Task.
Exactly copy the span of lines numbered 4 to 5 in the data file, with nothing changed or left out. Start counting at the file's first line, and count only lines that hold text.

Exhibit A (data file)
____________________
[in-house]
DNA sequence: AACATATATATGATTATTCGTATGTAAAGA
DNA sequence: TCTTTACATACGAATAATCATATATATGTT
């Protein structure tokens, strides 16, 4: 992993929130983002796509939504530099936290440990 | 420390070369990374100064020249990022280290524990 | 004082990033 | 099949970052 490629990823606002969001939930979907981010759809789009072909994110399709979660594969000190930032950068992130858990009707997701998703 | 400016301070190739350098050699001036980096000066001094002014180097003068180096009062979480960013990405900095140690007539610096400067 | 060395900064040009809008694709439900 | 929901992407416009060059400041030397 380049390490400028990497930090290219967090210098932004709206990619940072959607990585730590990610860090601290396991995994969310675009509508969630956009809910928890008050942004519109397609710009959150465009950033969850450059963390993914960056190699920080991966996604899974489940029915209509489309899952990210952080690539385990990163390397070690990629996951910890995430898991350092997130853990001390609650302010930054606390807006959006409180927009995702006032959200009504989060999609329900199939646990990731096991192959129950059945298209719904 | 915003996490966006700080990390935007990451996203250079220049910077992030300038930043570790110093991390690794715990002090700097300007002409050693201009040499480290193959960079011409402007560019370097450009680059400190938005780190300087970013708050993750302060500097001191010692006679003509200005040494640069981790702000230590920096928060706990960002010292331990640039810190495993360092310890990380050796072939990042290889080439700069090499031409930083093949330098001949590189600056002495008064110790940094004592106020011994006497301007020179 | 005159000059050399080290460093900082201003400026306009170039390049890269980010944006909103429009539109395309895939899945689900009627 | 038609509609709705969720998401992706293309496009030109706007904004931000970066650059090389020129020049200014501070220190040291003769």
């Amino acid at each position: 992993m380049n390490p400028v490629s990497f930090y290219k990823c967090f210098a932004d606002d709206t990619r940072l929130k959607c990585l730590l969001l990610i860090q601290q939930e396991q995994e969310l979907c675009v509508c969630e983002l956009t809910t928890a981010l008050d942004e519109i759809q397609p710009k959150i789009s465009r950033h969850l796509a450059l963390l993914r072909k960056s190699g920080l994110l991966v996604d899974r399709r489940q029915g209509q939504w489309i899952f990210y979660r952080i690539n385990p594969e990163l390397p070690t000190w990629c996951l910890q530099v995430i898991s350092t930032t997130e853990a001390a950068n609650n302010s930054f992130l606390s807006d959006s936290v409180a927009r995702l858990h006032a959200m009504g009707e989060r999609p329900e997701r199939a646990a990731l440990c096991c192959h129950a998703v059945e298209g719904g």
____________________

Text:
């Protein structure tokens, strides 16, 4: 992993929130983002796509939504530099936290440990 | 420390070369990374100064020249990022280290524990 | 004082990033 | 099949970052 490629990823606002969001939930979907981010759809789009072909994110399709979660594969000190930032950068992130858990009707997701998703 | 400016301070190739350098050699001036980096000066001094002014180097003068180096009062979480960013990405900095140690007539610096400067 | 060395900064040009809008694709439900 | 929901992407416009060059400041030397 380049390490400028990497930090290219967090210098932004709206990619940072959607990585730590990610860090601290396991995994969310675009509508969630956009809910928890008050942004519109397609710009959150465009950033969850450059963390993914960056190699920080991966996604899974489940029915209509489309899952990210952080690539385990990163390397070690990629996951910890995430898991350092997130853990001390609650302010930054606390807006959006409180927009995702006032959200009504989060999609329900199939646990990731096991192959129950059945298209719904 | 915003996490966006700080990390935007990451996203250079220049910077992030300038930043570790110093991390690794715990002090700097300007002409050693201009040499480290193959960079011409402007560019370097450009680059400190938005780190300087970013708050993750302060500097001191010692006679003509200005040494640069981790702000230590920096928060706990960002010292331990640039810190495993360092310890990380050796072939990042290889080439700069090499031409930083093949330098001949590189600056002495008064110790940094004592106020011994006497301007020179 | 005159000059050399080290460093900082201003400026306009170039390049890269980010944006909103429009539109395309895939899945689900009627 | 038609509609709705969720998401992706293309496009030109706007904004931000970066650059090389020129020049200014501070220190040291003769």
């Amino acid at each position: 992993m380049n390490p400028v490629s990497f930090y290219k990823c967090f210098a932004d606002d709206t990619r940072l929130k959607c990585l730590l969001l990610i860090q601290q939930e396991q995994e969310l979907c675009v509508c969630e983002l956009t809910t928890a981010l008050d942004e519109i759809q397609p710009k959150i789009s465009r950033h969850l796509a450059l963390l993914r072909k960056s190699g920080l994110l991966v996604d899974r399709r489940q029915g209509q939504w489309i899952f990210y979660r952080i690539n385990p594969e990163l390397p070690t000190w990629c996951l910890q530099v995430i898991s350092t930032t997130e853990a001390a950068n609650n302010s930054f992130l606390s807006d959006s936290v409180a927009r995702l858990h006032a959200m009504g009707e989060r999609p329900e997701r199939a646990a990731l440990c096991c192959h129950a998703v059945e298209g719904g």